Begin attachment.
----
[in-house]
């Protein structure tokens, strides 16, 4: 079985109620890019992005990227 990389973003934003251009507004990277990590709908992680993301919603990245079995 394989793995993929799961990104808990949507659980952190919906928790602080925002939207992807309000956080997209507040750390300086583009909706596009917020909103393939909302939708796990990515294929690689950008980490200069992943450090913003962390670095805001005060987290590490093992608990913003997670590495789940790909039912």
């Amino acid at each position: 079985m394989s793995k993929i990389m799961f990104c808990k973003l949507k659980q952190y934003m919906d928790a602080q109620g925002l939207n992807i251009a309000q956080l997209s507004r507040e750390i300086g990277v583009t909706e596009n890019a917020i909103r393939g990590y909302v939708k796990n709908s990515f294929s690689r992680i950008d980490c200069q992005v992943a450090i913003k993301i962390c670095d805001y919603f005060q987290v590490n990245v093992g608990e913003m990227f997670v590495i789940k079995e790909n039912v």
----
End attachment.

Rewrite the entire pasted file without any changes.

[in-house]
């Protein structure tokens, strides 16, 4: 079985109620890019992005990227 990389973003934003251009507004990277990590709908992680993301919603990245079995 394989793995993929799961990104808990949507659980952190919906928790602080925002939207992807309000956080997209507040750390300086583009909706596009917020909103393939909302939708796990990515294929690689950008980490200069992943450090913003962390670095805001005060987290590490093992608990913003997670590495789940790909039912």
């Amino acid at each position: 079985m394989s793995k993929i990389m799961f990104c808990k973003l949507k659980q952190y934003m919906d928790a602080q109620g925002l939207n992807i251009a309000q956080l997209s507004r507040e750390i300086g990277v583009t909706e596009n890019a917020i909103r393939g990590y909302v939708k796990n709908s990515f294929s690689r992680i950008d980490c200069q992005v992943a450090i913003k993301i962390c670095d805001y919603f005060q987290v590490n990245v093992g608990e913003m990227f997670v590495i789940k079995e790909n039912v």